Judith Rohde-Liebenau


Contributor
Germany


Judith Rohde-Liebenau is a PhD candidate in sociology at the University of Oxford. She previously studied Political science, International relations and East European Studies at UCL London, Sciences Po Paris, the Humboldt University and the Free University of Berlin. Judith has a special interest for European integration and she focused her previous research on European identity.



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Populism Analysis

Thinking Lab’s Working Definition of Populism

A clarification written by Judith Rohde-Liebenau21 November 2016 | Judith Rohde-Liebenau
©MJ S

Populism is a political movement that can adapt to different ideologies and often emerges in times of (perceived) societal change. The concept is contested in the social sciences and there is no clear, universally applicable definition.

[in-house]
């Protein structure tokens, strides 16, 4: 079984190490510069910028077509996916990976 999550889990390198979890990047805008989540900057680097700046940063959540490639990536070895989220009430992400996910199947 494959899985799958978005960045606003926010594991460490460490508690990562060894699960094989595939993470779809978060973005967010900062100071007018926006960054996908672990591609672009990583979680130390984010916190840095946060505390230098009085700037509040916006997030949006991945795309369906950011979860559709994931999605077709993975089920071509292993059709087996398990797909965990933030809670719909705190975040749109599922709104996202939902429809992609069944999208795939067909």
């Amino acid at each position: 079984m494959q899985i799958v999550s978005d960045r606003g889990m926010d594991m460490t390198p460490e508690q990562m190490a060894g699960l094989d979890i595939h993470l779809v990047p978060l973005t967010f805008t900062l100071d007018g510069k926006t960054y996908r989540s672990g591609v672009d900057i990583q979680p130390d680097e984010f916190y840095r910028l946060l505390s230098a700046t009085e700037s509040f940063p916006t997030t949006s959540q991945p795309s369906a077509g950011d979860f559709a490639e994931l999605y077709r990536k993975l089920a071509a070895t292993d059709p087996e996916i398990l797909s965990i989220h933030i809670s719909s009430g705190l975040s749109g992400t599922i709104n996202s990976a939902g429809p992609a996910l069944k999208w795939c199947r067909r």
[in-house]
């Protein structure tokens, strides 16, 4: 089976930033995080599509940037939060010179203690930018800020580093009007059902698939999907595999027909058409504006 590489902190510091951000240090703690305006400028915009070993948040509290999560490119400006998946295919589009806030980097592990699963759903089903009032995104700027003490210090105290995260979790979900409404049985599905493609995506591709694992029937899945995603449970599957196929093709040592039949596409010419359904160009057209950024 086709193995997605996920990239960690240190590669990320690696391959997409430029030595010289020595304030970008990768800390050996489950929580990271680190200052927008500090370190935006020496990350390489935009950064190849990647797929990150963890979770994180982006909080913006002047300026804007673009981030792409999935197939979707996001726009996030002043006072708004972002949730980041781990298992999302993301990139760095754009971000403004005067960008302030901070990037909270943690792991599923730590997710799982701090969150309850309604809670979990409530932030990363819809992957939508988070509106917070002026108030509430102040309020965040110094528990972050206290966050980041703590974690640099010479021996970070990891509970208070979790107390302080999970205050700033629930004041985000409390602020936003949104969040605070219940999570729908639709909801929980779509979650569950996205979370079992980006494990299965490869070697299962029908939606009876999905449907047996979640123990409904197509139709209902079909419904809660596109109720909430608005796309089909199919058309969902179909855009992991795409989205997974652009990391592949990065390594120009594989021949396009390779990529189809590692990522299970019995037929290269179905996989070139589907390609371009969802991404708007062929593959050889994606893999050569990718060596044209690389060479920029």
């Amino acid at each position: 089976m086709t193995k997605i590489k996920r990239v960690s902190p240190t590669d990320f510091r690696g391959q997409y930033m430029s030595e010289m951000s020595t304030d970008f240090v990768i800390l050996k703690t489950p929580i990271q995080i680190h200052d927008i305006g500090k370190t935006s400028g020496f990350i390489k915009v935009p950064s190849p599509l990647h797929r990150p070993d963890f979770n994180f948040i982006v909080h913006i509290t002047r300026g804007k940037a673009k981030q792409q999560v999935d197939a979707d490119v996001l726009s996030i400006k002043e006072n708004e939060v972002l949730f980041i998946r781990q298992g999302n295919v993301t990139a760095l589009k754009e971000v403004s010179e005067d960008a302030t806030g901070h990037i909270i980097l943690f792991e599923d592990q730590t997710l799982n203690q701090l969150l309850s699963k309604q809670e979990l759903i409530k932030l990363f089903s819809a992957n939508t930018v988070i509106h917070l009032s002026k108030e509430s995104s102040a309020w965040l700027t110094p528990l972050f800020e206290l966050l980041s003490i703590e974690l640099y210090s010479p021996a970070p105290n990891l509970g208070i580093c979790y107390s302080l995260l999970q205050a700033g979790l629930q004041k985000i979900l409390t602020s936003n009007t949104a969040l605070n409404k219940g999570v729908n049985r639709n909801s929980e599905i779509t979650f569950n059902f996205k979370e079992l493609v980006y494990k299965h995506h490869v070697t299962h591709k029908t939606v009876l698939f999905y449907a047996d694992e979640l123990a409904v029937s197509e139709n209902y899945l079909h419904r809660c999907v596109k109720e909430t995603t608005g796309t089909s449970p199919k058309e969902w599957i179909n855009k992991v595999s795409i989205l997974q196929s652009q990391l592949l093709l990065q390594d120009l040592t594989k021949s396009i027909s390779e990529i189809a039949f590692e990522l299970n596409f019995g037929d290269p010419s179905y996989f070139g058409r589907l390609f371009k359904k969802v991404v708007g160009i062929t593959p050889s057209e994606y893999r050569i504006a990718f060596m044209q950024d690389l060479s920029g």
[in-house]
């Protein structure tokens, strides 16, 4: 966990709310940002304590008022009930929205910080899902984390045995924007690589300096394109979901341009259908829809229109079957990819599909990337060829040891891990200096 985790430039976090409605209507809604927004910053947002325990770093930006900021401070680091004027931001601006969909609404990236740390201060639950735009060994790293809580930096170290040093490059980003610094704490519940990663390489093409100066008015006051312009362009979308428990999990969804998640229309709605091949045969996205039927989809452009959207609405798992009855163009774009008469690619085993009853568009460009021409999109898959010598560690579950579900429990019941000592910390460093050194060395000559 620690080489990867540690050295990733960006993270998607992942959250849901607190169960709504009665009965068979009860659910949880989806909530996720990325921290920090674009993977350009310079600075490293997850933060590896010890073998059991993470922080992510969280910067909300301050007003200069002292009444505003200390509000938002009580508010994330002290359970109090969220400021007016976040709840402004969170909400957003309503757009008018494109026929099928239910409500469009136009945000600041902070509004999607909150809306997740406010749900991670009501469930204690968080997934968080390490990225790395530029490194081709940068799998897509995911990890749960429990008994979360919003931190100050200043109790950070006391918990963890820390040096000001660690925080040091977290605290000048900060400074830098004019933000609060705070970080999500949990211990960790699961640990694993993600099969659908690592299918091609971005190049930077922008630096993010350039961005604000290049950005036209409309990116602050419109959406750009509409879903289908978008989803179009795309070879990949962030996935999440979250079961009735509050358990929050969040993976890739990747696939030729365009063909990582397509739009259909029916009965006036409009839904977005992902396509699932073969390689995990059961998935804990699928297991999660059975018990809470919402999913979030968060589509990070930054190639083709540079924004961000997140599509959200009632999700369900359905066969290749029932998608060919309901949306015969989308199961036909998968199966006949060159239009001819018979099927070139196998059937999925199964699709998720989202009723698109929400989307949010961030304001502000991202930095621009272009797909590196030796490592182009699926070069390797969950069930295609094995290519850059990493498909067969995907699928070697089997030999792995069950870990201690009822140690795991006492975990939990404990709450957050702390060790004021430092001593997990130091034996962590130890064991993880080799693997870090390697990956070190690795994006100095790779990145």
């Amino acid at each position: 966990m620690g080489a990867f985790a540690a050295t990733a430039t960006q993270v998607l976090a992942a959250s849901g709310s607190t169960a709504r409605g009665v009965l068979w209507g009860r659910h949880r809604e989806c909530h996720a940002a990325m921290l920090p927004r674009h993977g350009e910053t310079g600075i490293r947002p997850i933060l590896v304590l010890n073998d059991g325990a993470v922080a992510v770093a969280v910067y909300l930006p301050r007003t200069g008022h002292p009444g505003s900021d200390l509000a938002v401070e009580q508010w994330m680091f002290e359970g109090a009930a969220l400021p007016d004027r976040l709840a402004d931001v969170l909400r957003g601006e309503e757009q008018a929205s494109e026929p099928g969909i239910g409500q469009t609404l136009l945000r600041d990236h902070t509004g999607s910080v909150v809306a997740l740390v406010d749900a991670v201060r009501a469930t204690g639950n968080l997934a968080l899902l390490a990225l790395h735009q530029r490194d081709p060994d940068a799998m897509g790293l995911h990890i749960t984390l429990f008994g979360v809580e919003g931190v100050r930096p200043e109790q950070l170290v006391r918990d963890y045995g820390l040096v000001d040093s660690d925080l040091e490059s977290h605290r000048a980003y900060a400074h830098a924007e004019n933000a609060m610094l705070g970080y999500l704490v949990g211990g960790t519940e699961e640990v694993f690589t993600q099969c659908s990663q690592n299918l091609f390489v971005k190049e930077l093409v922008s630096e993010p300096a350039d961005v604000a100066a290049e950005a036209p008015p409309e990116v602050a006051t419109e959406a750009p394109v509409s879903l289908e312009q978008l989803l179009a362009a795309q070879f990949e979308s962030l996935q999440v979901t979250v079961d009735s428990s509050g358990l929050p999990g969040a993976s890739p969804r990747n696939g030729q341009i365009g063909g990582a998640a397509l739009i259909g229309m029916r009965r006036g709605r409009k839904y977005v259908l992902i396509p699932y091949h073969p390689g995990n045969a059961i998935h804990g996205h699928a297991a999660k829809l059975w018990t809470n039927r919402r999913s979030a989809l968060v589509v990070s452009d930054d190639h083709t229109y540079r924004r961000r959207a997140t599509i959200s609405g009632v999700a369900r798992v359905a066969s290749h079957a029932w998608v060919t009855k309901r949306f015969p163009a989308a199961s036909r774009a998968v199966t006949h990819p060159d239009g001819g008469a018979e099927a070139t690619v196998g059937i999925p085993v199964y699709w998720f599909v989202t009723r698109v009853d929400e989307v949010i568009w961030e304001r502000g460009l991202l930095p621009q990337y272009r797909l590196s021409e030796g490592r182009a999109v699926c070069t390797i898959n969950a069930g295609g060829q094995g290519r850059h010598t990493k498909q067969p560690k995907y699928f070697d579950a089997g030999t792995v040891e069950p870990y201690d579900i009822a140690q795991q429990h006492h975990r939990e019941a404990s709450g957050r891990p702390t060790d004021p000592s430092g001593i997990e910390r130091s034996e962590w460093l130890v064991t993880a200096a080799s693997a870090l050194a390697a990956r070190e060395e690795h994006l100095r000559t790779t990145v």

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Germany Opening Conference

Steinmeier launches DIALOGUE ON EUROPE with European ‘next generation thinkers’

28 June 2016 | Federal Foreign Office, Berlin

On 28 June 2016, the German Federal Minister for Foreign Affairs, Frank-Walter Steinmeier, together with the German Federal Minister of State for Europe, Michael Roth, officially launched the DIALOGUE ON EUROPE-project at the Europasaal of the German Federal Foreign Office in Berlin. (more…)

Populism

Introducing the Thinking Lab on Populism

15 "next generation" thinkers gathered to develop strategies for dealing with populism24 October 2016
First Meeting of the Thinking Lab on Populism on 29 June 2016 in Berlin © DPZ

The Thinking Lab on Populism is dealing with one of the fastest growing phenomena in current European politics. Well known in other parts of the world, such as Latin America, the concept of populism is still an unclear one. While many experts and journalists characterize very heterogenous political movements such as Podemos on the one hand, and far right protest movements like the German Alternative für Deutschland, as being populist, the Thinking Lab is benefiting from a broader view on the matter and will try to bring clarity into the debate.
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